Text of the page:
40 Oscillations in an LC Circuit, final The capacitor becomes fully charged and the cycle repeats The energy continues to oscillate between the inductor and the capacitor The total energy stored in the LC circuit remains constant in time and equals 2 Q 1 U U 2 2 I C UL L C 2
41 LC Circuit Analogy to Spring Mass System, 1 The potential energy ½kx 2 stored in the spring is analogous to the electric potential energy (Q max ) 2 /(2C) stored in the capacitor All the energy is stored in the capacitor at t = 0 This is analogous to the spring stretched to its amplitude PLAY ACTIVE FIGURE
42 LC Circuit Analogy to Spring Mass System, 2 The kinetic energy (½ mv 2 ) of the spring is analogous to the magnetic energy (½ L I 2 ) stored in the inductor At t = ¼ T, all the energy is stored as magnetic energy in the inductor The maximum current occurs in the circuit This is analogous to the mass at equilibrium PLAY ACTIVE FIGURE
43 LC Circuit Analogy to Spring Mass System, 3 At t = ½ T, the energy in the circuit is completely stored in the capacitor The polarity of the capacitor is reversed This is analogous to the spring stretched to A PLAY ACTIVE FIGURE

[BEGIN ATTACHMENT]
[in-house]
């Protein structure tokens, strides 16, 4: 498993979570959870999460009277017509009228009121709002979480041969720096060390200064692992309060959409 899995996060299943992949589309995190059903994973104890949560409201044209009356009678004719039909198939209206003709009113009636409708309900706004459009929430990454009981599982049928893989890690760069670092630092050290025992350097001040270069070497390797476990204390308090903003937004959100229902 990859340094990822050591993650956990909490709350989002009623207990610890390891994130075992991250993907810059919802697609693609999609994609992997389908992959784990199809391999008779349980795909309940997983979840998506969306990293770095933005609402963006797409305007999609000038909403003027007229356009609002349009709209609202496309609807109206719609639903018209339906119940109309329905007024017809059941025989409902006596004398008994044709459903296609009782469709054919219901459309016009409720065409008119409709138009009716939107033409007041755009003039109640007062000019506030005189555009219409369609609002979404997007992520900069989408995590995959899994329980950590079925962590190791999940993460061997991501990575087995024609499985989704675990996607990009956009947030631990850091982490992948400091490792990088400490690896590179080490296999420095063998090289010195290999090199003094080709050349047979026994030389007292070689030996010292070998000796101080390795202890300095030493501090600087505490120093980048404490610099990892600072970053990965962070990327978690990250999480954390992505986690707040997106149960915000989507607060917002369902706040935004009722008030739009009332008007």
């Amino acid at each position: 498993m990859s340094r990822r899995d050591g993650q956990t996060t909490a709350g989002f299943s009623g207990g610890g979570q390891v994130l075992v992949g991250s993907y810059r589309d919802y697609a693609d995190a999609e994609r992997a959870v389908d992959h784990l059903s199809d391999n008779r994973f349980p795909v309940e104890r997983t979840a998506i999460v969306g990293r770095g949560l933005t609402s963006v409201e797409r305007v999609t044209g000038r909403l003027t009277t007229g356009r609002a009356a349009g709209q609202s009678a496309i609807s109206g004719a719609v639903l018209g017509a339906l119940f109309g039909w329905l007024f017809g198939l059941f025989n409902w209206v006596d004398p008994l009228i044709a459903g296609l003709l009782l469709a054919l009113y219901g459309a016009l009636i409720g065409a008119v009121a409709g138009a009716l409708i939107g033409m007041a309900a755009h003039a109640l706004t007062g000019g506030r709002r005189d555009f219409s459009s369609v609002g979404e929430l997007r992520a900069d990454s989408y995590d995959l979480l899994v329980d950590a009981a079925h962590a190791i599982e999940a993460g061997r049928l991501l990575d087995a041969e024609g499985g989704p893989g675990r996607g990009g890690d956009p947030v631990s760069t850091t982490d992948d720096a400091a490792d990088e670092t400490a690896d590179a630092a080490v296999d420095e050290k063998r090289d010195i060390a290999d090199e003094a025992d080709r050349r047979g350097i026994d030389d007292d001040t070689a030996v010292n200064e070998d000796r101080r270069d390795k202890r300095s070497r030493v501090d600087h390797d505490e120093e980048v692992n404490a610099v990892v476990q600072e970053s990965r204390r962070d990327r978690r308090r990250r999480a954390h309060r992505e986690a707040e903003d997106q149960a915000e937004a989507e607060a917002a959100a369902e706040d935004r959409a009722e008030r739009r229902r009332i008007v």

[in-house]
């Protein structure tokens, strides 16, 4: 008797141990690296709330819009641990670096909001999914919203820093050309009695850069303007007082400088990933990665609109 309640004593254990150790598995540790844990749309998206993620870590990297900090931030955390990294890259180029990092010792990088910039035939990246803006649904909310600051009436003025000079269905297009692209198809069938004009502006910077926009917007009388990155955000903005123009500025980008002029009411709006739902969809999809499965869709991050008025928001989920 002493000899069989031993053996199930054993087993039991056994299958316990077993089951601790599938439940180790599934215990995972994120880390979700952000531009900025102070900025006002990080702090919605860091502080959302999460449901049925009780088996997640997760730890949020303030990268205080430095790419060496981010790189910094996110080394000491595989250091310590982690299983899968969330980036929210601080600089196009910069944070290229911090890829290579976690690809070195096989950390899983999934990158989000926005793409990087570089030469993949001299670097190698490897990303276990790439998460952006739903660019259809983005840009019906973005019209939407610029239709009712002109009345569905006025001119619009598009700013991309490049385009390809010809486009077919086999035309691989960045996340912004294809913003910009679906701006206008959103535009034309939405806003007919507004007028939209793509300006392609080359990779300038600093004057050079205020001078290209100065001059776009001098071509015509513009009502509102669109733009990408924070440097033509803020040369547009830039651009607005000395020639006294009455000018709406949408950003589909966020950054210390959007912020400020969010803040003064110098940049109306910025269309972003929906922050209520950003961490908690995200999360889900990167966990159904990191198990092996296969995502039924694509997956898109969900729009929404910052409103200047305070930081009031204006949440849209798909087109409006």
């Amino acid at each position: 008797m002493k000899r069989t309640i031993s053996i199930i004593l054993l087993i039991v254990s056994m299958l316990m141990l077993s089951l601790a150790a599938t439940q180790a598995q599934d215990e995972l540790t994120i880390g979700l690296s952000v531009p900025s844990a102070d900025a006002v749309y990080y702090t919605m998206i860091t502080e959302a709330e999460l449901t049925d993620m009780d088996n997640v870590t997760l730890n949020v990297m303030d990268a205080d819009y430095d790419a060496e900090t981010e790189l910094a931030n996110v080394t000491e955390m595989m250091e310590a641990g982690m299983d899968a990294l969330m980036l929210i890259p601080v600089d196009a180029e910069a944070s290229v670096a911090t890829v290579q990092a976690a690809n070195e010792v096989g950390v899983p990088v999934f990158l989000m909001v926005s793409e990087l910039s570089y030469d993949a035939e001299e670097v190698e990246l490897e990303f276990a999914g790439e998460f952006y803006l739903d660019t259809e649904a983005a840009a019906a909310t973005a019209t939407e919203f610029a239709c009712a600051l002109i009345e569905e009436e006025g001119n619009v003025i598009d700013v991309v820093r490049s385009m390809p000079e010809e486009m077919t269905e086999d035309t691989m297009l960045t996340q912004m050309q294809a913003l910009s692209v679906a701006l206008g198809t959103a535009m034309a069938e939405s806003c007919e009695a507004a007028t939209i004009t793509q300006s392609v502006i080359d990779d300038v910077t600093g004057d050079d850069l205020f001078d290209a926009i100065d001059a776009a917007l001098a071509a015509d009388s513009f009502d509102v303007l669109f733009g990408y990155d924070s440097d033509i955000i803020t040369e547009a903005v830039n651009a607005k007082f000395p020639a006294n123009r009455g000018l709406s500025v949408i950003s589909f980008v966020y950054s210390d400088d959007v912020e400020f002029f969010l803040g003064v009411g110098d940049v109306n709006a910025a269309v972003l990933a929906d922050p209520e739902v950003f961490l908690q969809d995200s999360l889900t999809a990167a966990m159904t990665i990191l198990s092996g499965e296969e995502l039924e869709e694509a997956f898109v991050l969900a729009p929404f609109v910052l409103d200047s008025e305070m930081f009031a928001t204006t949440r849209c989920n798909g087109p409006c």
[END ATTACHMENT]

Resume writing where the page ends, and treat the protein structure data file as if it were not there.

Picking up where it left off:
44 LC Circuit Analogy to Spring Mass System, 4 At t = ¾ T, the energy is again stored in the magnetic field of the inductor This is analogous to the mass again reaching the equilibrium position PLAY ACTIVE FIGURE
45 LC Circuit Analogy to Spring Mass System, 5 At t = T, the cycle is completed The conditions return to those identical to the initial conditions At other points in the cycle, energy is shared between the electric and magnetic fields PLAY ACTIVE FIGURE
46 Active Figure Use the active figure to adjust the values and L and C and see the effects on the current PLAY ACTIVE FIGURE
47 Time Functions of an LC Circuit In an LC circuit, charge can be expressed as a function of time Q = Q max cos (ωt + φ) This is for an ideal LC circuit The angular frequency, ω, of the circuit depends on the inductance and the capacitance It is the natural frequency of oscillation of the circuit ω 1 LC
48 Time Functions of an LC Circuit, 2 The current can be expressed as a function of time dq I ωqmax sin(ωt φ) dt The total energy can be expressed as a function of time 2 Qmax U UC UL cos ωt LImax sin ωt 2c 2